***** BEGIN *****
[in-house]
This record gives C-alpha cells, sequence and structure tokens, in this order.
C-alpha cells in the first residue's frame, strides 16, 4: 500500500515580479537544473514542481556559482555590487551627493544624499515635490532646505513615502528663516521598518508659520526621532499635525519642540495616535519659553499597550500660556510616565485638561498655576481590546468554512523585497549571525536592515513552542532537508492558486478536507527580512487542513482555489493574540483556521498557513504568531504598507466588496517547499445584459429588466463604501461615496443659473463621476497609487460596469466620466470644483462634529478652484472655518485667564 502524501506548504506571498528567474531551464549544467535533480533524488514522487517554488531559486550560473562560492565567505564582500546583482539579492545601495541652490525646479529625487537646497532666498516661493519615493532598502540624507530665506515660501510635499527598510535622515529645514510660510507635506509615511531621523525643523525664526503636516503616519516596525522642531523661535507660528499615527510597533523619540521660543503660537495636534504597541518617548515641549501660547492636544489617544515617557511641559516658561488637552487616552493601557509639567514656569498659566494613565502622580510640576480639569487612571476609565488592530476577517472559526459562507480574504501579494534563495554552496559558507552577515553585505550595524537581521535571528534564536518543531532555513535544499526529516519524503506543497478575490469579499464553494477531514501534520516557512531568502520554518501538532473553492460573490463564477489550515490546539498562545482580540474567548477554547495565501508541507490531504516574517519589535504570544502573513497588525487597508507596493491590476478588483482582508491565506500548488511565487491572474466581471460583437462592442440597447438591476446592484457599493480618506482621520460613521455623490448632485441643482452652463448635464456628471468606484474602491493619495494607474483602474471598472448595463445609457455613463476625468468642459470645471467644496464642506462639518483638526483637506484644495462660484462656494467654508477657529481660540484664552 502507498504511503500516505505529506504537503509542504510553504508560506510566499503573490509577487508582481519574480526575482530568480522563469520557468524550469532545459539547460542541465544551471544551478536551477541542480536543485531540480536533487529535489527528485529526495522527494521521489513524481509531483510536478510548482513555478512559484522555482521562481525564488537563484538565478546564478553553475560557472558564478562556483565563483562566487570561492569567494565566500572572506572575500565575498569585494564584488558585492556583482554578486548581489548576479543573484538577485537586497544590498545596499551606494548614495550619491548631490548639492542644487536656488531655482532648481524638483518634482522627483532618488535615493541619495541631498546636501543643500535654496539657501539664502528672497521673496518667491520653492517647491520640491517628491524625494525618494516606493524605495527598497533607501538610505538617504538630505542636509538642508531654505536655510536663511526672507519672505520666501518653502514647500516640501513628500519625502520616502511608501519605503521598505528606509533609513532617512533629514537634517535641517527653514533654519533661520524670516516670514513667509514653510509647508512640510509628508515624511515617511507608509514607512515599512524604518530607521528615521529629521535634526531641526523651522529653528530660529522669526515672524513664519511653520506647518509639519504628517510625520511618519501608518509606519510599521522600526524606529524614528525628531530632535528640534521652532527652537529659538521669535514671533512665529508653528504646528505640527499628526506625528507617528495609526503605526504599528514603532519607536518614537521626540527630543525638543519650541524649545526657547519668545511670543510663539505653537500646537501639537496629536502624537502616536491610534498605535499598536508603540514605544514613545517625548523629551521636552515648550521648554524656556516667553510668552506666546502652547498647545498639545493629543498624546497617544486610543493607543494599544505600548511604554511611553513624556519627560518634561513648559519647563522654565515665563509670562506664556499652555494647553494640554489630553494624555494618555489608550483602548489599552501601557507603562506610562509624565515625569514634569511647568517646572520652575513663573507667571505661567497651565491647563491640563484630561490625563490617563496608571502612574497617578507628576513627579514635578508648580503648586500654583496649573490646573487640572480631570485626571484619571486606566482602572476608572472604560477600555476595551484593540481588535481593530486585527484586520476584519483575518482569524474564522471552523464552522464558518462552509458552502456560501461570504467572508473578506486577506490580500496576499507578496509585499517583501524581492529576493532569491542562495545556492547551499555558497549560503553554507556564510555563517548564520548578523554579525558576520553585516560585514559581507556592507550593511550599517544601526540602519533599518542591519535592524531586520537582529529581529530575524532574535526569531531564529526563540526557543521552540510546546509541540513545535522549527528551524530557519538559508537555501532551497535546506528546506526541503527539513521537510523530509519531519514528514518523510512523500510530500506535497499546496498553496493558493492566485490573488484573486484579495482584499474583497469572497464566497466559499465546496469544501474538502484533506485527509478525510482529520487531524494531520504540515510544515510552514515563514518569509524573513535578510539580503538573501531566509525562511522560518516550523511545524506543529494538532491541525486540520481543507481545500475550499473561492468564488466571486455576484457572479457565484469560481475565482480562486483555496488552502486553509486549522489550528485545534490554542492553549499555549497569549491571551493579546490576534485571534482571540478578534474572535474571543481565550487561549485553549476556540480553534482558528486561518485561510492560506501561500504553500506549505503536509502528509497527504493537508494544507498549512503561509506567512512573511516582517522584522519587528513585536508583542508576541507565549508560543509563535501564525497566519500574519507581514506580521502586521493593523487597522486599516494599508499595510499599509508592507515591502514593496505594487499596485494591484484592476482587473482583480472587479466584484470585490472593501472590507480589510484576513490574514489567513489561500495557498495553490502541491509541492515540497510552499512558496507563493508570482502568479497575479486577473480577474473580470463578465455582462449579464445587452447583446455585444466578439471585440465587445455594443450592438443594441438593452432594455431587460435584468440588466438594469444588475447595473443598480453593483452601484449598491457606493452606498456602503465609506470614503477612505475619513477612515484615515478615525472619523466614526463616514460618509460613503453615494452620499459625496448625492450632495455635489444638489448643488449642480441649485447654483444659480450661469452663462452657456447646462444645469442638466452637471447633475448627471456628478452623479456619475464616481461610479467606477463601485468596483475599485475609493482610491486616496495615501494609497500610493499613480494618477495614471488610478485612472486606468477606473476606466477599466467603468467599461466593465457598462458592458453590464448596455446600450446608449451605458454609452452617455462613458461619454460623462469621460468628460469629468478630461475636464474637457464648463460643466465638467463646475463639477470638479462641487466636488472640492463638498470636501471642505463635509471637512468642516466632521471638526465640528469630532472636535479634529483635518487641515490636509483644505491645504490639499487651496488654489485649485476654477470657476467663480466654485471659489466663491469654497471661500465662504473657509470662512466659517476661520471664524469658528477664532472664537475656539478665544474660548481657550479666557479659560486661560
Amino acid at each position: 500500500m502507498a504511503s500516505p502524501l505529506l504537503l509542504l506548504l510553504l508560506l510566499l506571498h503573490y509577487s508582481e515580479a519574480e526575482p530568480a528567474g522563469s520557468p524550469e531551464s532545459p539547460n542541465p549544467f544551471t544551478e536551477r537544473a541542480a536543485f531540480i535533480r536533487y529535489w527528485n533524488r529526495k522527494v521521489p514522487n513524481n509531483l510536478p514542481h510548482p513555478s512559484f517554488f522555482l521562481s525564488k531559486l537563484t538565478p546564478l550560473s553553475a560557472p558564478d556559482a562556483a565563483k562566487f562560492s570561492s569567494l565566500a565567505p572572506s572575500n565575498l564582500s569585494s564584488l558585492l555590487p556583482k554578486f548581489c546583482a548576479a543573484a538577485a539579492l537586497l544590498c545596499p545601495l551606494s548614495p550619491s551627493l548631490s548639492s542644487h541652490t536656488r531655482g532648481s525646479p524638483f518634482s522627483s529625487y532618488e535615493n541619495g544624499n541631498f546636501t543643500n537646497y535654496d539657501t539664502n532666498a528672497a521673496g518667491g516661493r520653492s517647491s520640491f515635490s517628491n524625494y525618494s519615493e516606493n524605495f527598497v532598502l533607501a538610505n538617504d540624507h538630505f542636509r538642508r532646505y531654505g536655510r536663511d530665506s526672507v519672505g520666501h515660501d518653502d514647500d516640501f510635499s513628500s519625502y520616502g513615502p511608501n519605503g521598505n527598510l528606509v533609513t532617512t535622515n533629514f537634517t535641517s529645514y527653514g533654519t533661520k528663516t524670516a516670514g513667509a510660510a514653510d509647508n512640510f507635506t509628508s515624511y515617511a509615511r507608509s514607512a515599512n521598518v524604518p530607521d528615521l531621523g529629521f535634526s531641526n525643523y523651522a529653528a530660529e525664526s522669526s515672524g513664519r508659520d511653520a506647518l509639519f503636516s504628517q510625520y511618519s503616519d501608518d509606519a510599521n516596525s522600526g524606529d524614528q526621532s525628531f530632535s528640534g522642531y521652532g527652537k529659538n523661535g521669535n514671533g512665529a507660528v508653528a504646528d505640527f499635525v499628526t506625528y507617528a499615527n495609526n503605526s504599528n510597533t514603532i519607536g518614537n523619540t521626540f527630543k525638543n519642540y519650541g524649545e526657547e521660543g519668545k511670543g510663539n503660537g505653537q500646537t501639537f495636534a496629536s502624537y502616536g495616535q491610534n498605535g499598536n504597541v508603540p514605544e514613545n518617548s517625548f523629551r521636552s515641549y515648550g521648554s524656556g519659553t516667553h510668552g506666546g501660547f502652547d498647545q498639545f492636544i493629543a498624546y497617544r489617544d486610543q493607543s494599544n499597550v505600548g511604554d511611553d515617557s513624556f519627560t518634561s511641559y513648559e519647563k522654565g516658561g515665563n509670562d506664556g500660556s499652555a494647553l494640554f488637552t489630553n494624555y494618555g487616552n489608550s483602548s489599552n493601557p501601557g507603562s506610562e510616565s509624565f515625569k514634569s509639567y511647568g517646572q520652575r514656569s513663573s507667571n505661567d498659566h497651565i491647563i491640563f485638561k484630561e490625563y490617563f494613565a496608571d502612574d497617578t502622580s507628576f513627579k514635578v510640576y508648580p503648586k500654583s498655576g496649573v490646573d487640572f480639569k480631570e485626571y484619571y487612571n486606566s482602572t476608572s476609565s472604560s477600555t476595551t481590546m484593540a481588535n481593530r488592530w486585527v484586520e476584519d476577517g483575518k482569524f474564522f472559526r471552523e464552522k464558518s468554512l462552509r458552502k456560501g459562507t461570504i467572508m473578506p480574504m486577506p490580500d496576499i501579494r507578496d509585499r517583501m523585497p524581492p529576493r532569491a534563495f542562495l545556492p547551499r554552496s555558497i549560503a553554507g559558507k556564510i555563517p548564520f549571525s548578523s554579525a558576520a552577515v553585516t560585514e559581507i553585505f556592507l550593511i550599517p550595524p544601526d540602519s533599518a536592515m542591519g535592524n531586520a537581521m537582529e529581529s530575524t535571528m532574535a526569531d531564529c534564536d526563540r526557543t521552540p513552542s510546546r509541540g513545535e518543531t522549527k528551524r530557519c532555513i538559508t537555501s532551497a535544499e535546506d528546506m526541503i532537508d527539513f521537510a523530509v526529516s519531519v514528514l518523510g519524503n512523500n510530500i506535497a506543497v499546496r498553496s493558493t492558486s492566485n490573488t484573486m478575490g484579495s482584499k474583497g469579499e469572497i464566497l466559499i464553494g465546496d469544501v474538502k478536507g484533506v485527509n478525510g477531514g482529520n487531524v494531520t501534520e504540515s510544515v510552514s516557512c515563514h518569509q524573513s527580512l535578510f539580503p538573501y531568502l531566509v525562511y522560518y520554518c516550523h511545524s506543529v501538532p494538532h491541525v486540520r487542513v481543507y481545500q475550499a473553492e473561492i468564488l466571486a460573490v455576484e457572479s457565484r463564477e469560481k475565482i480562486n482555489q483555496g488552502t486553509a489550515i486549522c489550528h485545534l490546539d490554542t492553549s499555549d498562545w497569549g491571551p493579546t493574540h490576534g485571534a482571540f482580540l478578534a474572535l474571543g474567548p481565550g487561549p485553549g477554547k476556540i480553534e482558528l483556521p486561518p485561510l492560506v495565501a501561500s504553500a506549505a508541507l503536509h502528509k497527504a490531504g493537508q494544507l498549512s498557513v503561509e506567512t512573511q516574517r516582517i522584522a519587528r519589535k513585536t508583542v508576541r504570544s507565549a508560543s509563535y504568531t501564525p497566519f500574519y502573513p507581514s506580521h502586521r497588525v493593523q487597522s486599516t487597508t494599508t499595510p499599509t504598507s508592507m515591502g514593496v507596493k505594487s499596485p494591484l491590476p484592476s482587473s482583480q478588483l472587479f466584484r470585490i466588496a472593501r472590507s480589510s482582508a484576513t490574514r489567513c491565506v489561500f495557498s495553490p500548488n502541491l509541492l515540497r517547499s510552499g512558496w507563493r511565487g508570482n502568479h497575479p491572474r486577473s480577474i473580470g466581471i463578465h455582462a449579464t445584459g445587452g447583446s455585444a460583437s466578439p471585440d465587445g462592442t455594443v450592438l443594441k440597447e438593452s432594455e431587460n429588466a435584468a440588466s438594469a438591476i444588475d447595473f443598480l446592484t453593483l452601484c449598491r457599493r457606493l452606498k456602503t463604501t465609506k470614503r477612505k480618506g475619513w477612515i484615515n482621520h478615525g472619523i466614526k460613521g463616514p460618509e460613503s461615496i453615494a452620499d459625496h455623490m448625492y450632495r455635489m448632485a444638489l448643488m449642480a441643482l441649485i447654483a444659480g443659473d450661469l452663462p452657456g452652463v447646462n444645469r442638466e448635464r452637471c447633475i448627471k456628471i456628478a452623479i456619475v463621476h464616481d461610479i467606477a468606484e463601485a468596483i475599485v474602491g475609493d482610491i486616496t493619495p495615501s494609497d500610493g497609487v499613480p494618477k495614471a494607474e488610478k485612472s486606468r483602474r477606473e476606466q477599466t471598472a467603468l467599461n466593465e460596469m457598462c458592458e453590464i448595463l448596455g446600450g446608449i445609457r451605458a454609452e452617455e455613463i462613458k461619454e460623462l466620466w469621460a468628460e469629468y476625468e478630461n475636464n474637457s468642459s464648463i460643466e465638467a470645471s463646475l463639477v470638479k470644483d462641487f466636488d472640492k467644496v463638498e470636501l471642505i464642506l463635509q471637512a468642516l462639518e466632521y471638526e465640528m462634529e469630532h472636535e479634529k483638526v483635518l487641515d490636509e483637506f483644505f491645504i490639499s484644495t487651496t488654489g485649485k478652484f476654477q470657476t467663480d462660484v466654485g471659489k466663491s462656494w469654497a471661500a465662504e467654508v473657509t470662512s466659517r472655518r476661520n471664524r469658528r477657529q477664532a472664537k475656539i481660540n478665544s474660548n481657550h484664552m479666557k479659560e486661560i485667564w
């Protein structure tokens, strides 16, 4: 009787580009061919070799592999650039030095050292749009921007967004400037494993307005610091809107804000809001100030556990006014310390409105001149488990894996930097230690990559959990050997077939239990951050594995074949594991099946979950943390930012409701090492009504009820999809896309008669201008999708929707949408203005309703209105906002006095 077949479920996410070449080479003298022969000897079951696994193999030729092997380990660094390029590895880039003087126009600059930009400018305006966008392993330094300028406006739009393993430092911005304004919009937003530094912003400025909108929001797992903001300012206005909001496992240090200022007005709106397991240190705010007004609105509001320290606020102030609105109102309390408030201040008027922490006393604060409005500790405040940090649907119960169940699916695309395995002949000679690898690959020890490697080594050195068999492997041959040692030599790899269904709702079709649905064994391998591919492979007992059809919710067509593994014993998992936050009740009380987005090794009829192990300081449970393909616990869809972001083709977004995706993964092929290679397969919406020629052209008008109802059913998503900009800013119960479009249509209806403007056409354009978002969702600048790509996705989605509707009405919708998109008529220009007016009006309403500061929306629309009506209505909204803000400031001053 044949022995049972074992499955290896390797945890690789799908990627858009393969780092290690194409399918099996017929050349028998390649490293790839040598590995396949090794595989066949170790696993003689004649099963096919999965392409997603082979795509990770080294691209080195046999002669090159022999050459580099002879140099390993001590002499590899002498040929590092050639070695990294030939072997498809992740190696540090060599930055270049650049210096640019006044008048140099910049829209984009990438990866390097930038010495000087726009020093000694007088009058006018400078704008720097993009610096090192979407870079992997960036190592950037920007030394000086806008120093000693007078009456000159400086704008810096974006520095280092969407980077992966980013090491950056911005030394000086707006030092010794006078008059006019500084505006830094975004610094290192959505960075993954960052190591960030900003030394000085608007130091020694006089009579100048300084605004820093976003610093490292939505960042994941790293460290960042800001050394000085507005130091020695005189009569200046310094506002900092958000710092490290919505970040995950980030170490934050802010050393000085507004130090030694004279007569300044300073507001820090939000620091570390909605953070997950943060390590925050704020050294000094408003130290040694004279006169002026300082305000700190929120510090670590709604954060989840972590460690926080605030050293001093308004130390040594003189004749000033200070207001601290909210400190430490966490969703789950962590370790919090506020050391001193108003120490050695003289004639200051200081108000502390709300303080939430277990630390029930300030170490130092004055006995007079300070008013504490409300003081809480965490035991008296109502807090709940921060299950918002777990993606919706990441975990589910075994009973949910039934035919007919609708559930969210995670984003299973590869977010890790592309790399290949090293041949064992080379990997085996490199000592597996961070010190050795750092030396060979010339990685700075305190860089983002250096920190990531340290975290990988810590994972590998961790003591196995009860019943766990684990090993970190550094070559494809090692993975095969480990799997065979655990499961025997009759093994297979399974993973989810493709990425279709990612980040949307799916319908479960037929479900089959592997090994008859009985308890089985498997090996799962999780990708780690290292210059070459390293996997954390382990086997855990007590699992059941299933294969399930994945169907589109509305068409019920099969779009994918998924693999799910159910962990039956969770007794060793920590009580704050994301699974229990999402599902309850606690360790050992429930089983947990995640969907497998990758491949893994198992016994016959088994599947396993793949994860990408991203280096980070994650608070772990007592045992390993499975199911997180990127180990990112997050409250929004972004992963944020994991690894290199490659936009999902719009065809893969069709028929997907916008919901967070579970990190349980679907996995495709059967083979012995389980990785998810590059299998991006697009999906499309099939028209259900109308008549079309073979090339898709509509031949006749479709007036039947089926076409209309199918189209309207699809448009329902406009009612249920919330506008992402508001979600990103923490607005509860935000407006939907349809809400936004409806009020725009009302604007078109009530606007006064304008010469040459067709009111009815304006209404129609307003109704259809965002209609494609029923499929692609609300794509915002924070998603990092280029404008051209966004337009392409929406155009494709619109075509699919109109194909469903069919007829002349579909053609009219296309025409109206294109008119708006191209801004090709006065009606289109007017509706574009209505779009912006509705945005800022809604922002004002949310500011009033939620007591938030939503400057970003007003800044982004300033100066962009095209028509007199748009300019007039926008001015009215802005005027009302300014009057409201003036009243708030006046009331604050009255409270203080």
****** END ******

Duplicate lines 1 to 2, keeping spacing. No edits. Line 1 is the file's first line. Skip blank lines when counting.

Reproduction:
[in-house]
This record gives C-alpha cells, sequence and structure tokens, in this order.